At the Sparkman & Stephens offices in midtown Manhattan, Bruce Johnson, executive vice president and chief designer, greeted me with a firm handshake and led me past the drawing tables to the conference room where Greg Matzat, chief naval architect and newly named president of the design firm, was waiting. I opened with my thesis question for my story, "As a firm who predominately designs sailboats, tell me about Sparkman & Stephens' transition from sail into motor."
Johnson and Matzat looked at each other, then Johnson replied, "Hull design No. 3 was a powerboat."
Well, it's hard to write an article on a design firm's evolution from sail to power when it's been building power yachts all along (although, to the credit of my thesis, design No. 3 was never built; the first powerboat was Hull No. 12, a 43-foot cruiser named Nortada). In light of the new information, I reassessed the situation and adjusted my story's heading accordingly. I asked, "Of all of the power yachts, which are the most iconic?" Johnson went over to the plasma monitor at the head of the conference room and began a slide-show retrospective. He was quick to click past the commuter yachts of the 1930's, beginning with a craft that, as many Sparkman & Stephens vessels did throughout the years, defied convention.
During WWII the firm joined the war effort, designing an array of naval vessels, including minesweepers, sub hunters, and PT boats. But of all its designs, perhaps the most memorable was an amphibious-assault vehicle called the DUKW (pronounced duck—a compound pun for a war-time vessel). Mounted on wheels instead of treads (like the LHD and other amphibious vehicles of the era), it hauled along its 6.5 tons of welded steel with a GMC 269 straight-6 gasoline engine. Although the DUKW had a top speed of 50 mph on land and only 6 mph in the water, it saw combat in both the Pacific and European theaters, landing troops on the beaches of Iwo Jima and Normandy, the latter after crossing the English Channel on its own bottom. Today, the mission of many DUKWs is less life threatening but nearly as raucous; you cannot make your way around Boston Commons in the summertime without sighting one of these odd vehicles laden with tourists and kids screaming as they splash out of the Charles River onto the roadway.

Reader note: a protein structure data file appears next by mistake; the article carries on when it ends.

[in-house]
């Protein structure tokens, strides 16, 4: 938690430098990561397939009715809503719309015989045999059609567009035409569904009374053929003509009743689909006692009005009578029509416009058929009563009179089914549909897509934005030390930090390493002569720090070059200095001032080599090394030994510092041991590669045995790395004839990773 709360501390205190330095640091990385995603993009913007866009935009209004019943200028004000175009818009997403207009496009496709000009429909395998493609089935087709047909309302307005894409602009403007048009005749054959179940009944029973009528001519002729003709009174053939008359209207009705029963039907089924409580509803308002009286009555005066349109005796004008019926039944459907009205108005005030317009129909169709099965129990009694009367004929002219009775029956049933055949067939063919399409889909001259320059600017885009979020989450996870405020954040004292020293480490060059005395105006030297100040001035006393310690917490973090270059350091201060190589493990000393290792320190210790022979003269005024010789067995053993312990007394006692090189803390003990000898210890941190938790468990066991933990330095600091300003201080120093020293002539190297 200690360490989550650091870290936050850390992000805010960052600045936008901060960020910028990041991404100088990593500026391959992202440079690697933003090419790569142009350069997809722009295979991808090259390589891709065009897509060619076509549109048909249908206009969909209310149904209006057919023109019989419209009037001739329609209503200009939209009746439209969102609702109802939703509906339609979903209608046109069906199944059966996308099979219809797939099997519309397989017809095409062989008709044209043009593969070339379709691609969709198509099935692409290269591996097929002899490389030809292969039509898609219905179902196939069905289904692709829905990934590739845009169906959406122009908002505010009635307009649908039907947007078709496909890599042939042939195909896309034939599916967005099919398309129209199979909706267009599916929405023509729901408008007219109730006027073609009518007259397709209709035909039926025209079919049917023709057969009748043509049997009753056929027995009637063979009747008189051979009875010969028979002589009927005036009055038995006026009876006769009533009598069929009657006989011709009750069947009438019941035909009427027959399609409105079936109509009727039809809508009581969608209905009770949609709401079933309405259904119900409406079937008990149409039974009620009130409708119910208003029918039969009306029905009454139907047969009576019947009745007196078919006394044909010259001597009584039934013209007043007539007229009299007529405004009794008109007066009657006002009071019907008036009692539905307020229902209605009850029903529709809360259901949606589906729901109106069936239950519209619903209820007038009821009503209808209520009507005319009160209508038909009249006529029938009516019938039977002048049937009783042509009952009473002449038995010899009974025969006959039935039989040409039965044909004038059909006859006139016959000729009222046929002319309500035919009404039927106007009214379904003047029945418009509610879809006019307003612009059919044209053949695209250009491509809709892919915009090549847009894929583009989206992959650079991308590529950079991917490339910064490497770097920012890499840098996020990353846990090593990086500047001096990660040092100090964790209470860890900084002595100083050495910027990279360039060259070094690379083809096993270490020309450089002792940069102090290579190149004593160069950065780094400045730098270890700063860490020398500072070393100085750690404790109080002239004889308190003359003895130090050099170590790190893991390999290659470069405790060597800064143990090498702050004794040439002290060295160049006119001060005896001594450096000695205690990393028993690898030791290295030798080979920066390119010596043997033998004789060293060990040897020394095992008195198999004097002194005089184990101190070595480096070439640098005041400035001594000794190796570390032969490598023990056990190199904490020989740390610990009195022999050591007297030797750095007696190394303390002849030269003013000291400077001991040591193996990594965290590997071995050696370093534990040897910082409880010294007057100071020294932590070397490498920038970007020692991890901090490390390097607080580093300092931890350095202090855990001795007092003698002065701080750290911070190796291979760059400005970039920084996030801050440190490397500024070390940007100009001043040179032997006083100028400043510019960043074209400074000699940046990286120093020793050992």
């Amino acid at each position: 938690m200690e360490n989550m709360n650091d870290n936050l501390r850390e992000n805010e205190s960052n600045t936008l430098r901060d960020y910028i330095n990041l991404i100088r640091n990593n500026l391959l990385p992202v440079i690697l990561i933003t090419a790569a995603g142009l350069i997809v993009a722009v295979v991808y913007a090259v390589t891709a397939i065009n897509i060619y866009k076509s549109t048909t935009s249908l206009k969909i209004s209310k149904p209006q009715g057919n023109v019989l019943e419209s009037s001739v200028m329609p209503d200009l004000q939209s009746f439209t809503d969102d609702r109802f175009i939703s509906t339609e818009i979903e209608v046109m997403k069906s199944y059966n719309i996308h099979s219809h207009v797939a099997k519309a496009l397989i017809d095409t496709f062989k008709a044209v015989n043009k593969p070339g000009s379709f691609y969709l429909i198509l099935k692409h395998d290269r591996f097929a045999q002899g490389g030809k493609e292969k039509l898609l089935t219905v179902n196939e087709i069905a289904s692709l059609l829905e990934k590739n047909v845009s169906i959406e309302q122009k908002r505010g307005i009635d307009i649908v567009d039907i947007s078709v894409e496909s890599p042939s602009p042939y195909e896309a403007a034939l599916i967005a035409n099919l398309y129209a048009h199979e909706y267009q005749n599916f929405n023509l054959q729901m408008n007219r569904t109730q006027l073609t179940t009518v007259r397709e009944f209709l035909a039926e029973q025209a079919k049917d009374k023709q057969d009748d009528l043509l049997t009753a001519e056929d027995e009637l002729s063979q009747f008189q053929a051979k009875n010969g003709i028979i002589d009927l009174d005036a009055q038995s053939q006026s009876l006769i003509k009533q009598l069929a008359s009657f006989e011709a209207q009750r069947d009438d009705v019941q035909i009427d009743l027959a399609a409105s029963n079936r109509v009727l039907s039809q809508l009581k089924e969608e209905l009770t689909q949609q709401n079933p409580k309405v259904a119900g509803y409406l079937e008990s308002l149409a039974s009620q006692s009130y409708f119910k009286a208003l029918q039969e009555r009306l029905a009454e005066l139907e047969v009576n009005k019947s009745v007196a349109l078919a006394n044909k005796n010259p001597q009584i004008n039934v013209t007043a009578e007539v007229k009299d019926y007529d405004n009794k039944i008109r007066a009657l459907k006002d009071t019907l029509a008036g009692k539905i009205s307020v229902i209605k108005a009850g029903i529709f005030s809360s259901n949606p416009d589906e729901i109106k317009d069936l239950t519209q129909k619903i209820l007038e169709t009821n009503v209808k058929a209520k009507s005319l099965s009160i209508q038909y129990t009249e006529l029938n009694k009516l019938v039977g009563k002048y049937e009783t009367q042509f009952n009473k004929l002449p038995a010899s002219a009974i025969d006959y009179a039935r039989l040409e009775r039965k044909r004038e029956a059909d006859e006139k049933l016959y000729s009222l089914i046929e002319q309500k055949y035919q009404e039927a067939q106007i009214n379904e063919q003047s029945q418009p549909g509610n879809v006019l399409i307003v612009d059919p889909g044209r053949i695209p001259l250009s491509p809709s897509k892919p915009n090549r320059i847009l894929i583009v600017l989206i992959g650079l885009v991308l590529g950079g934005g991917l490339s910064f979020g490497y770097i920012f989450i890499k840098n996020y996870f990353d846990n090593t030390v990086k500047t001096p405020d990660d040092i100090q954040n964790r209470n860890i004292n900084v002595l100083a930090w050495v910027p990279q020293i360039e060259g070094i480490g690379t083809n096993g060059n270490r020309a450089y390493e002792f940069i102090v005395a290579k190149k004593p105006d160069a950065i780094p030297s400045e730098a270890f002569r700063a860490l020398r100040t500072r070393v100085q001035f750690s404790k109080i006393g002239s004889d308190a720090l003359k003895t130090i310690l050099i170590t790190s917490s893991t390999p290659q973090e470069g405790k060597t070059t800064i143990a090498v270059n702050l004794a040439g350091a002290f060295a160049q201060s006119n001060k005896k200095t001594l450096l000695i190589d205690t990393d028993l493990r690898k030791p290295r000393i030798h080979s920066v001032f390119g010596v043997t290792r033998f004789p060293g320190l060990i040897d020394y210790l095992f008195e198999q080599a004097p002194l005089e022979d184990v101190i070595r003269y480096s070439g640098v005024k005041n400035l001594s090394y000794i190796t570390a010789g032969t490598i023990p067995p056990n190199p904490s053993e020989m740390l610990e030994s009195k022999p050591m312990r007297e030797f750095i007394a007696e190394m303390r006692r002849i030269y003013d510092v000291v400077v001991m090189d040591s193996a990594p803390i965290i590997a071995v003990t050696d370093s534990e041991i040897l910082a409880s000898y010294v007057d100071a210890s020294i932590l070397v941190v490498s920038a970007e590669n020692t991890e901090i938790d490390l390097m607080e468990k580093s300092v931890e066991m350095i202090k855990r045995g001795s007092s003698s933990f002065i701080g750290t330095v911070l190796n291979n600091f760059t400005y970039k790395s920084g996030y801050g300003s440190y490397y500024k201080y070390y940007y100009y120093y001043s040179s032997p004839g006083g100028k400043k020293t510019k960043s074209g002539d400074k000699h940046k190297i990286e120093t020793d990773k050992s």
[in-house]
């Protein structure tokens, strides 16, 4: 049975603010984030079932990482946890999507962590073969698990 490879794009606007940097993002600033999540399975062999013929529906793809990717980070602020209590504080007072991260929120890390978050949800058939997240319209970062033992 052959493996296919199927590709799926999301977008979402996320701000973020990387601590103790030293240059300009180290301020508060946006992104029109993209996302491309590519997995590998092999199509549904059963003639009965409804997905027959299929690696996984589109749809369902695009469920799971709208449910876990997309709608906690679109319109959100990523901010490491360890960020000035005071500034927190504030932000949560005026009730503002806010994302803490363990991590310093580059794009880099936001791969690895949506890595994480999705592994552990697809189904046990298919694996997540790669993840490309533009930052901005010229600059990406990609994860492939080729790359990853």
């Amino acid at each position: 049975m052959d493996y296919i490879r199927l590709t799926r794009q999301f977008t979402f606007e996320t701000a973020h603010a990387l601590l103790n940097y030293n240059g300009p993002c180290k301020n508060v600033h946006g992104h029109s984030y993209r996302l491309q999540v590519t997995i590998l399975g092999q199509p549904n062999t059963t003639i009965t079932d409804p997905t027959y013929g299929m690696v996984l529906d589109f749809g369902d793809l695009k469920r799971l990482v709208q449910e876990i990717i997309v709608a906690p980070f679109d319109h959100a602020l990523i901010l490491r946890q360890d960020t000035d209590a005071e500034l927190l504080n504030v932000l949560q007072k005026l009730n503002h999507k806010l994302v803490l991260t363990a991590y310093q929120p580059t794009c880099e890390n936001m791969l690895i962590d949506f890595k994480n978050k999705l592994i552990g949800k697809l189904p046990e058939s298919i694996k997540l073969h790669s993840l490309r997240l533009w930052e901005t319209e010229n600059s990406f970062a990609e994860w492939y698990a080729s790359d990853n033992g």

The next two iconic vessels on his list were both built in 1973. Nefertiti launched in Bilboa, Spain. An Astrilleros y Talleres Celayasa build, she was 200'10", uncommonly large—and luxurious—for her time. On the first "Power & Motoryacht 100" list in 1985 she ranked 19th. (Now known as Absinthe, she is listed at number 57 on the 2007 list.) The other enduring build of 1973 was Kalamoun, a vessel whose superlative quality was not length but speed. She was only 90 feet but set the speed record for a diesel-powered vessel, topping out at 46 knots (52.9 mph).
Sparkman & Stephens did not slow down in 1980 with the retirement of co-founder Olin Stephens, who had been president and chief designer since the company's founding in 1929. Instead the firm continued to expand its motoryacht collection throughout the 1980's with speedsters like the KaMeWa waterjet-driven Lady Frances, which had a top speed around 40 knots (46 mph). Of course, increasing speed did not mean foregoing luxury. With Derecktor's build of MITseaAH in 1993, Sparkman & Stephens reiterated its ability to meld refined taste and precise engineering. With a marble entryway, a massive master cabin on the main deck, and four staterooms below, all with en suite heads and all arranged around a central hub, MITseaAH won the SuperYacht Society's award for Best Power Yacht of the Year 23-43 meters (75-141 feet).